Category-specific changes

All of the above are genuinely exciting changes and I believe they are going in the right direction. Do you?

Will eBay’s growth finally pick up?

It has become fashionable to complain about the lack of growth of “the world’s marketplace” and various media eagerly reported flat top line, unsuccessful competition with Amazon, disappointing results during holiday season and what not.

Indeed, eBay themselves seemed disappointed with their Q4results and made very modest predictions for Q1 and 2016.

Our data so far, however, seems to indicate that the marketplace’s results can be better in Q1 than they were in Q4 and, indeed, better than expected.

YoY growth in eBay sales of e-merchants using WebInterpret was 11 percentage points higher in Q1 than it was in Q4. Moreover, WebInterpret using sellers actually earned more in Q1 on eBay than they did in Q4!

Some reasons why this might be happening :

  • Our sellers always see slower growth on eBay during Christmas than they do on Amazon. With its long delivery times eBay simply isn’t the right place to purchase Christmas gifts anymore
  • Q1 is a high season for car parts – with its sophisticated car parts search engine and huge selection eBay works better for buyers looking just for the right part that would allow them to fix their car
  • Q1 is also a high season for fashion in some countries – in Germany and Italy buyers search eBay for fancy dress so that they can enjoy the carnival season. With its wide selection of fancy dress and rather smooth fashion-shopping experience (as a buyer I find it easier to shop for fashion on eBay than on Amazon) eBay is the perfect marketplace for these shoppers.

Knowing this, it shouldn’t come as a surprise that, at least in Europe eBay sellers seem to be more successful in Q1 than they were in Q4. Is it also your experience? Did you see your sales grow compared to Q4? Did you see them grow compared to last year?

What works better for a buyer? eBay or amazon? Egg coddler hunt

Being a mom, I buy more or less every other product I need for my baby, my house and myself on amazon. Once you have a Prime account you hardly ever think about buying elsewhere. At work however, I have been brought to deal with eBay and eBay sellers. That’s why, while hunting for the perfect egg coddler I decided to give eBay a try.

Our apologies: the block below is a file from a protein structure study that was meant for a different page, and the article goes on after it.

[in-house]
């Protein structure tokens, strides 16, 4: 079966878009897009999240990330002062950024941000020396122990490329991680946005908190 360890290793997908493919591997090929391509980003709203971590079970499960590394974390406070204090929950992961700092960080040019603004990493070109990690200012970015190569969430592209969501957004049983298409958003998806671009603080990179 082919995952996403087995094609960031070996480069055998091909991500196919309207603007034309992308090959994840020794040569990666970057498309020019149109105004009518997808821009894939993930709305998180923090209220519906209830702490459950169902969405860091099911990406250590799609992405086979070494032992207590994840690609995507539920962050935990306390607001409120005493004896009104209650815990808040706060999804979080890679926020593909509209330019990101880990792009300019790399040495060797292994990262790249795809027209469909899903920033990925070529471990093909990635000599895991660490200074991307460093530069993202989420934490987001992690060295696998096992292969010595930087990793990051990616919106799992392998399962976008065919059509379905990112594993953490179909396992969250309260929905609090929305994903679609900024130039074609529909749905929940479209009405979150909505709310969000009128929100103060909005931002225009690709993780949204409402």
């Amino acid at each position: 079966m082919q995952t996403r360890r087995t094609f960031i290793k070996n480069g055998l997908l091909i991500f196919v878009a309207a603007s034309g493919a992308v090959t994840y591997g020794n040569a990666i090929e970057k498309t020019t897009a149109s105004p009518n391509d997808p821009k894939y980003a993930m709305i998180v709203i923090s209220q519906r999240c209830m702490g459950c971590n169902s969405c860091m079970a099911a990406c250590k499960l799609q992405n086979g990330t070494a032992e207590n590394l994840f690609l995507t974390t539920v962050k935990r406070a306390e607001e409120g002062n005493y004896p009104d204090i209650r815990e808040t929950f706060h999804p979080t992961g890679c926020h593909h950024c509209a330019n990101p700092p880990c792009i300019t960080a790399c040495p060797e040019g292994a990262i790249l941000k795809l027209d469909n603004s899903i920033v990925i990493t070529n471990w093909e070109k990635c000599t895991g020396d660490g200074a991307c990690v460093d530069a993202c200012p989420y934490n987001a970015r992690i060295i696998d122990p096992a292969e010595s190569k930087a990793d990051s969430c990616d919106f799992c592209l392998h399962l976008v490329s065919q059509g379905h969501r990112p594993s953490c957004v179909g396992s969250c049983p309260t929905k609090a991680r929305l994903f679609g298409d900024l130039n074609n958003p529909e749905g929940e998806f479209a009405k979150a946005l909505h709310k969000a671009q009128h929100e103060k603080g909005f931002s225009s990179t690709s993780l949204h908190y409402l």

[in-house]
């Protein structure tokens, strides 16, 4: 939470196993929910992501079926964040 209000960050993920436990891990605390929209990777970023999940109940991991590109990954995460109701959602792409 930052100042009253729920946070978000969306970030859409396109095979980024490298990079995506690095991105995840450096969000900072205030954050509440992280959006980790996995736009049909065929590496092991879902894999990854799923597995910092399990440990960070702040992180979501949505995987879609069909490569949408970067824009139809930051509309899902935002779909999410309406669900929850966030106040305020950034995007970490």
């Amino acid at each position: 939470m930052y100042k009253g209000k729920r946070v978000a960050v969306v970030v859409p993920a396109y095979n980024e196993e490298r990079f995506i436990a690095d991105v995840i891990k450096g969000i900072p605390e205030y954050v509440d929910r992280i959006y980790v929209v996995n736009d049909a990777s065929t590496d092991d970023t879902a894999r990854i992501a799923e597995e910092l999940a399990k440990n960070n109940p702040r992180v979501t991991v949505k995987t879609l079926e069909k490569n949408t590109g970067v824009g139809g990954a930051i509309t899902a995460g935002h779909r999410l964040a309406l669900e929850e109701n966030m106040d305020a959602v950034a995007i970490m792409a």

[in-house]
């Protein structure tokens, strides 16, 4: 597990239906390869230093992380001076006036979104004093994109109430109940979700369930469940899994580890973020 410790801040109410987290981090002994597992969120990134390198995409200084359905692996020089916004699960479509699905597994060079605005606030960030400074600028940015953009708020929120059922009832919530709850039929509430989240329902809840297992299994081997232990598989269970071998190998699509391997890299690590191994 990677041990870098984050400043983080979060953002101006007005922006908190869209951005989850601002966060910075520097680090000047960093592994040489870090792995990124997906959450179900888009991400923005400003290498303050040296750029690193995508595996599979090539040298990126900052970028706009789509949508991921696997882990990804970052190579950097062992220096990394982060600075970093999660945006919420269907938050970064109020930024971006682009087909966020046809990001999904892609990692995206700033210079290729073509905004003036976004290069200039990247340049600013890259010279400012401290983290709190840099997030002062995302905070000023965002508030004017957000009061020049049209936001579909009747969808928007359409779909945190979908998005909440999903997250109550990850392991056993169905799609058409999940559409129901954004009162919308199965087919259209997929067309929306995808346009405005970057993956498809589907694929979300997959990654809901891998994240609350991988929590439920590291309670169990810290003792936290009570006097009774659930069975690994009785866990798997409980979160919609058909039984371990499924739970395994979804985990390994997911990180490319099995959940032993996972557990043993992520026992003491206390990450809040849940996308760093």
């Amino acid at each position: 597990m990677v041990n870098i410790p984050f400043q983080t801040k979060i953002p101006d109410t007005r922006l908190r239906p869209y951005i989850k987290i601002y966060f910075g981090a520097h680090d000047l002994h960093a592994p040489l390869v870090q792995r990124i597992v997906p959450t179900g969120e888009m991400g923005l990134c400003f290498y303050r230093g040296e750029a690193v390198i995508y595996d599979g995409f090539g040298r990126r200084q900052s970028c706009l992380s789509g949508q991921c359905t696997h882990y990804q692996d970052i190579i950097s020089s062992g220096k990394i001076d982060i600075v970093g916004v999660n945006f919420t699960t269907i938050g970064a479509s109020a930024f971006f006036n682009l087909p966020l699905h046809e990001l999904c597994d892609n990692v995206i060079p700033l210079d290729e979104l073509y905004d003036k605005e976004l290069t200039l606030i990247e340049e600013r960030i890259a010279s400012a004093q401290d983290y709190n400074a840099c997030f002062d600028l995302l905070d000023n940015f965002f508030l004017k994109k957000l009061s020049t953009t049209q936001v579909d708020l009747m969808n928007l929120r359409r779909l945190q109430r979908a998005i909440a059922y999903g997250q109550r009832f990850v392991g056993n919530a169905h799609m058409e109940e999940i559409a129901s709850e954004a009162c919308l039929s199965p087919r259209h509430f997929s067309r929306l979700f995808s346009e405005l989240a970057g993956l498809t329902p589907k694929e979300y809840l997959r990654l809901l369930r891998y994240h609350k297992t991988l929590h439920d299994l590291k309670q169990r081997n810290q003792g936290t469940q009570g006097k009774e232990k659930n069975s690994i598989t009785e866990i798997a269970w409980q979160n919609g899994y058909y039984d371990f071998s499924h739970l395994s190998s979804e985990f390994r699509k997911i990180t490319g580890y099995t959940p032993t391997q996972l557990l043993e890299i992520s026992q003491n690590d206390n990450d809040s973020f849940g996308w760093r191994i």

1. Selection
Amazon give you an impression of storing more or less anything you would ever be willing to purchase, from corn flakes to electric guitars. However, when it comes to egg coddlers, the selection is surprisingly poor. I had a choice between three or four coddlers, which got even smaller once I activated the “available for Prime” filter. The coddler I finally chose was neither good value for money nor visually appealing.
Compare this with eBay with its awe inspiring selection of beautifully decorated porcelain coddlers! I didn’t have much time to look at all of them but still was very happy with the coddlers I chose.
Point for eBay!
2. Making a purchase
Whereas it’s easy to find a beautiful coddler on eBay it is not at all so easy to buy it! The purchasing process took at least three times longer than on amazon, with its (un)famously patented one click and required logging in to eBay and to PayPal.
Point for amazon!
3. Delivery
Quite a surprise here.  Whereas I expected my Amazon purchase to arrive faster than the eBay one, I was amazed to see it being delivered before the product purchased on eBay was even dispatched!
Point for amazon!
4. Product
The Amazon-purchased coddler was quite a disappointment. The lid broke after the first usage. My vintage china coddlers bought on eBay are beautiful to look at and still serve me well.
Point for eBay!
It seems that amazon is by far the most convenient place to buy anything online. However, when searching for some specific products I will keep in mind to check eBay (or Etsy?) for their wider selection. As of today I am a happy owner of three egg coddlers, enjoying my coddled eggs every Sunday morning while doing my Sunday morning online shopping.